Column: Friendships guided by a few key principles


The story of David and Jonathan provides a powerful example of what a strong friendship can look like.

Through its ups and downs, this friendship reveals some principles that we can all apply as we fight for our friends.

Jonathan was the first son of King Saul. David was the eighth son of a shepherd. Jonathan grew up with all kinds of privileges. David came from a humble home. David was a country boy. Jonathan was from the city.

David was comfortable in the pasture. Jonathan grew up in the palace. You wouldn’t think David and Jonathan would have much in common. They probably met in the palace when David came to play music for the king.

“After David had finished talking with Saul, he met Jonathan, the king’s son. There was an immediate bond of love between them, and they became the best of friends. From that day on, Saul kept David with him and wouldn’t let him return home. And Jonathan made a solemn pact with David because he loved him as he loved himself. Jonathan sealed the pact by taking off his robe and giving it to David, together with his tunic, sword, bow and belt.” — 1 Samuel 18:1-4 (NLT2)

From the story of David and Jonathan, we can find a few key principles we can all apply to this important matter of friendship.

First, true friends push us to grow. We’ve all heard sayings like, “Show me your friends, and I’ll show you your future.” In all likelihood, you will become like the people you choose to be friends with. “As iron sharpens iron, so a friend sharpens a friend.” — Proverbs 27:17 (NLT2)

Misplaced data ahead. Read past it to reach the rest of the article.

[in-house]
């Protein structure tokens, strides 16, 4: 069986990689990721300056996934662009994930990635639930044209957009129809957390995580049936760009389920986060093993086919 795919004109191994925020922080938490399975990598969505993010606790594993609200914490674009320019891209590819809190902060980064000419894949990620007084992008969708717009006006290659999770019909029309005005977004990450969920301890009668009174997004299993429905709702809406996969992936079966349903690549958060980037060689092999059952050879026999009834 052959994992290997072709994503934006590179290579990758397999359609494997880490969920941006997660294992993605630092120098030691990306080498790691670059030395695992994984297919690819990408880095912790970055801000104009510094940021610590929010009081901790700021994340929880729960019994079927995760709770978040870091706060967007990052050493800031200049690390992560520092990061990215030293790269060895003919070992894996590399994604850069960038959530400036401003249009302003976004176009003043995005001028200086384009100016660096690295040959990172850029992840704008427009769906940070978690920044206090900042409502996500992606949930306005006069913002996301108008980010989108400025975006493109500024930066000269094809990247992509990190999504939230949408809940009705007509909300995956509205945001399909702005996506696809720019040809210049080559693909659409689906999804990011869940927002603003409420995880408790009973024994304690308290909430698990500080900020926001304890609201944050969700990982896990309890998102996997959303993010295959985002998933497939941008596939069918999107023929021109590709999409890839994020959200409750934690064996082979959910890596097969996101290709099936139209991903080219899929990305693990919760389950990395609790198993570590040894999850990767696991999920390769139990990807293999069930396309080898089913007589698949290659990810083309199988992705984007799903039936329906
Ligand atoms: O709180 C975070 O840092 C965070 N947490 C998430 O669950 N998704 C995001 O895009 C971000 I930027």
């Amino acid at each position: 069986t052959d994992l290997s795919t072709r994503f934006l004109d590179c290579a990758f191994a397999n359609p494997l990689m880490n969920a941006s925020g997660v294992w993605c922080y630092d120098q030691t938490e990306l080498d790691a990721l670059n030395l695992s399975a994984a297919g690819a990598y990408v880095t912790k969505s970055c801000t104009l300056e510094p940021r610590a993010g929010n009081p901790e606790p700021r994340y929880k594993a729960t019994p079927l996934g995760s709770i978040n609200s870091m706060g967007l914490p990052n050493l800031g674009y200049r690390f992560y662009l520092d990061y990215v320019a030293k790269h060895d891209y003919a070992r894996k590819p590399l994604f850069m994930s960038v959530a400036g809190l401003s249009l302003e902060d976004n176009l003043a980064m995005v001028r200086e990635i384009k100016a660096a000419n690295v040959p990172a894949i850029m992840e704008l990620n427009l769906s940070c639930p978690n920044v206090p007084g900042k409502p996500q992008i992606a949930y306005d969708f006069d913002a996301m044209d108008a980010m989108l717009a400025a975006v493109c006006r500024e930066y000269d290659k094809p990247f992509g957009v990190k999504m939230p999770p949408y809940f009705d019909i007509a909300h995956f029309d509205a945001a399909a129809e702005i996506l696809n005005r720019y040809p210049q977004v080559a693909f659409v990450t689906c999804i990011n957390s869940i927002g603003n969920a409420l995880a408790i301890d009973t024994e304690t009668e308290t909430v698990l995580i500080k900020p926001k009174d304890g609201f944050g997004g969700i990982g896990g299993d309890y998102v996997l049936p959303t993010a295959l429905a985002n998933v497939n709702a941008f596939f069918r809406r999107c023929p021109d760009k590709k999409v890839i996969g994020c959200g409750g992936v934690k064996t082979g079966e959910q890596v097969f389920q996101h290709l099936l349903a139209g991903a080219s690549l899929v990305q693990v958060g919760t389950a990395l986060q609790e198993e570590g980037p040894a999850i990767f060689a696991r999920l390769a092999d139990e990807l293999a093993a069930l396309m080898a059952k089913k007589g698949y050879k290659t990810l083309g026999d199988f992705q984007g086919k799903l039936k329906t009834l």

True friends push each other to grow rather than settle for mutual mediocrity. Pick your friends wisely and carefully. Look for people who will stretch you. Find friends who will challenge you. Look for friends who will help you grow to the next level.

Make sure that you pick real friends, not just virtual friends on Facebook, Instagram or Twitter. Most of us don’t need any more virtual friends. We need some actual, real-life, face-to-face friends.

A recent study compiled data on 3.4 million people across 70 studies. They found the absence of social connections carries the same health risk as smoking 15 cigarettes a day.

Loneliness is increasingly contending with obesity as a health risk. One of Satan’s favorite strategies is isolation. He will do whatever he can do to keep you disconnected and out of community. More next time…

You may read Steve Greene’s blog at or you can email him at [email protected].

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